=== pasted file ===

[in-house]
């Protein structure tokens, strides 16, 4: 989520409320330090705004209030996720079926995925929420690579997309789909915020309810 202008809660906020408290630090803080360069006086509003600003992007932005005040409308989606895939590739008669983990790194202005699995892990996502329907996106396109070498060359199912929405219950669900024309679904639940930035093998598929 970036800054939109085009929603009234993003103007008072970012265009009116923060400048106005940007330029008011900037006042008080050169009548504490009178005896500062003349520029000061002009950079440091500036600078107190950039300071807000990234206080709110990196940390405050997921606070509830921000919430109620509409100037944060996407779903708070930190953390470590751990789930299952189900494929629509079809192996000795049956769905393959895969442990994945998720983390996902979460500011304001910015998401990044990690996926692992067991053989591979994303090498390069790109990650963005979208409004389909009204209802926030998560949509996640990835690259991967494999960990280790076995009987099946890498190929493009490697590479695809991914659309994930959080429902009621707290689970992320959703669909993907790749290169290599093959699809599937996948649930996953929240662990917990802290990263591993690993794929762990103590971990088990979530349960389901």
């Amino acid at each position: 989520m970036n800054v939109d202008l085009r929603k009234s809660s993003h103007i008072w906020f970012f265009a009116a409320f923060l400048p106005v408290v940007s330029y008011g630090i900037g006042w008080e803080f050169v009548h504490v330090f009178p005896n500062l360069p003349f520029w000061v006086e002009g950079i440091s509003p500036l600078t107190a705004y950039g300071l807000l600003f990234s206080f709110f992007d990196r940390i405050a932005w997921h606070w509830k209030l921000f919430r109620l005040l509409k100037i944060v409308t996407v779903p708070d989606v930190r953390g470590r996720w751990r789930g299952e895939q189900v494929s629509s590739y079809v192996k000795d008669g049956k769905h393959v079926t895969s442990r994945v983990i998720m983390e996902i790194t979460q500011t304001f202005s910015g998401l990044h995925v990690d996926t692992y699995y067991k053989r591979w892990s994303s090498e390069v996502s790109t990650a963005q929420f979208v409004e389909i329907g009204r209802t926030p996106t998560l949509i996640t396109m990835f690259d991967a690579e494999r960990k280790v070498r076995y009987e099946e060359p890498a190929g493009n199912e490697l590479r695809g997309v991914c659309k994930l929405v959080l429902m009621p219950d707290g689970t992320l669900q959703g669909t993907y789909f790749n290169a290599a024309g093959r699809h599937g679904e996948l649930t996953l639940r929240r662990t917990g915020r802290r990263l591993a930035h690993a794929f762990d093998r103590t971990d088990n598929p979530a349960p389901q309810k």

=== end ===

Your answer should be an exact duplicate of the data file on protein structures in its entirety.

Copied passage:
[in-house]
């Protein structure tokens, strides 16, 4: 989520409320330090705004209030996720079926995925929420690579997309789909915020309810 202008809660906020408290630090803080360069006086509003600003992007932005005040409308989606895939590739008669983990790194202005699995892990996502329907996106396109070498060359199912929405219950669900024309679904639940930035093998598929 970036800054939109085009929603009234993003103007008072970012265009009116923060400048106005940007330029008011900037006042008080050169009548504490009178005896500062003349520029000061002009950079440091500036600078107190950039300071807000990234206080709110990196940390405050997921606070509830921000919430109620509409100037944060996407779903708070930190953390470590751990789930299952189900494929629509079809192996000795049956769905393959895969442990994945998720983390996902979460500011304001910015998401990044990690996926692992067991053989591979994303090498390069790109990650963005979208409004389909009204209802926030998560949509996640990835690259991967494999960990280790076995009987099946890498190929493009490697590479695809991914659309994930959080429902009621707290689970992320959703669909993907790749290169290599093959699809599937996948649930996953929240662990917990802290990263591993690993794929762990103590971990088990979530349960389901």
């Amino acid at each position: 989520m970036n800054v939109d202008l085009r929603k009234s809660s993003h103007i008072w906020f970012f265009a009116a409320f923060l400048p106005v408290v940007s330029y008011g630090i900037g006042w008080e803080f050169v009548h504490v330090f009178p005896n500062l360069p003349f520029w000061v006086e002009g950079i440091s509003p500036l600078t107190a705004y950039g300071l807000l600003f990234s206080f709110f992007d990196r940390i405050a932005w997921h606070w509830k209030l921000f919430r109620l005040l509409k100037i944060v409308t996407v779903p708070d989606v930190r953390g470590r996720w751990r789930g299952e895939q189900v494929s629509s590739y079809v192996k000795d008669g049956k769905h393959v079926t895969s442990r994945v983990i998720m983390e996902i790194t979460q500011t304001f202005s910015g998401l990044h995925v990690d996926t692992y699995y067991k053989r591979w892990s994303s090498e390069v996502s790109t990650a963005q929420f979208v409004e389909i329907g009204r209802t926030p996106t998560l949509i996640t396109m990835f690259d991967a690579e494999r960990k280790v070498r076995y009987e099946e060359p890498a190929g493009n199912e490697l590479r695809g997309v991914c659309k994930l929405v959080l429902m009621p219950d707290g689970t992320l669900q959703g669909t993907y789909f790749n290169a290599a024309g093959r699809h599937g679904e996948l649930t996953l639940r929240r662990t917990g915020r802290r990263l591993a930035h690993a794929f762990d093998r103590t971990d088990n598929p979530a349960p389901q309810k």